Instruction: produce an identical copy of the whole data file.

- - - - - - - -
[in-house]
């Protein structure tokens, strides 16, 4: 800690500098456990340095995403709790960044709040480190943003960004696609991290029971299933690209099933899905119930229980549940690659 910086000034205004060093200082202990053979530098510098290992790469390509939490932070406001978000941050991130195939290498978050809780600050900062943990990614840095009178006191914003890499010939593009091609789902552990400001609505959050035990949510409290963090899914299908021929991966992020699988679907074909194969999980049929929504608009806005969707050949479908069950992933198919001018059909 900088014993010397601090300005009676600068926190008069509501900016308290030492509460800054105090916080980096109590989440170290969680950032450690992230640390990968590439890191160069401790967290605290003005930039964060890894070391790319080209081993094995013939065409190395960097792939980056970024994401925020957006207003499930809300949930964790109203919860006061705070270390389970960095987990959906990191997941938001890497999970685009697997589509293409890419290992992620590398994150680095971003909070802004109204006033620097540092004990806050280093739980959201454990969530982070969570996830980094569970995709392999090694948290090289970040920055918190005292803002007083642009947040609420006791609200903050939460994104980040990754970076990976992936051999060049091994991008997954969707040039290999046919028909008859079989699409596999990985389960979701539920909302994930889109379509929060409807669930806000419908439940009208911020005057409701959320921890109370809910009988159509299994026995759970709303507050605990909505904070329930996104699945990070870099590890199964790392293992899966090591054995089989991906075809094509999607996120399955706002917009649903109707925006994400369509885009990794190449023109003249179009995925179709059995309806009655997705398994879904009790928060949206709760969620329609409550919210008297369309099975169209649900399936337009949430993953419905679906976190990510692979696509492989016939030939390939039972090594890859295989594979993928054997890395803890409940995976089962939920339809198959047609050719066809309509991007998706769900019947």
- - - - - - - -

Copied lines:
[in-house]
């Protein structure tokens, strides 16, 4: 800690500098456990340095995403709790960044709040480190943003960004696609991290029971299933690209099933899905119930229980549940690659 910086000034205004060093200082202990053979530098510098290992790469390509939490932070406001978000941050991130195939290498978050809780600050900062943990990614840095009178006191914003890499010939593009091609789902552990400001609505959050035990949510409290963090899914299908021929991966992020699988679907074909194969999980049929929504608009806005969707050949479908069950992933198919001018059909 900088014993010397601090300005009676600068926190008069509501900016308290030492509460800054105090916080980096109590989440170290969680950032450690992230640390990968590439890191160069401790967290605290003005930039964060890894070391790319080209081993094995013939065409190395960097792939980056970024994401925020957006207003499930809300949930964790109203919860006061705070270390389970960095987990959906990191997941938001890497999970685009697997589509293409890419290992992620590398994150680095971003909070802004109204006033620097540092004990806050280093739980959201454990969530982070969570996830980094569970995709392999090694948290090289970040920055918190005292803002007083642009947040609420006791609200903050939460994104980040990754970076990976992936051999060049091994991008997954969707040039290999046919028909008859079989699409596999990985389960979701539920909302994930889109379509929060409807669930806000419908439940009208911020005057409701959320921890109370809910009988159509299994026995759970709303507050605990909505904070329930996104699945990070870099590890199964790392293992899966090591054995089989991906075809094509999607996120399955706002917009649903109707925006994400369509885009990794190449023109003249179009995925179709059995309806009655997705398994879904009790928060949206709760969620329609409550919210008297369309099975169209649900399936337009949430993953419905679906976190990510692979696509492989016939030939390939039972090594890859295989594979993928054997890395803890409940995976089962939920339809198959047609050719066809309509991007998706769900019947």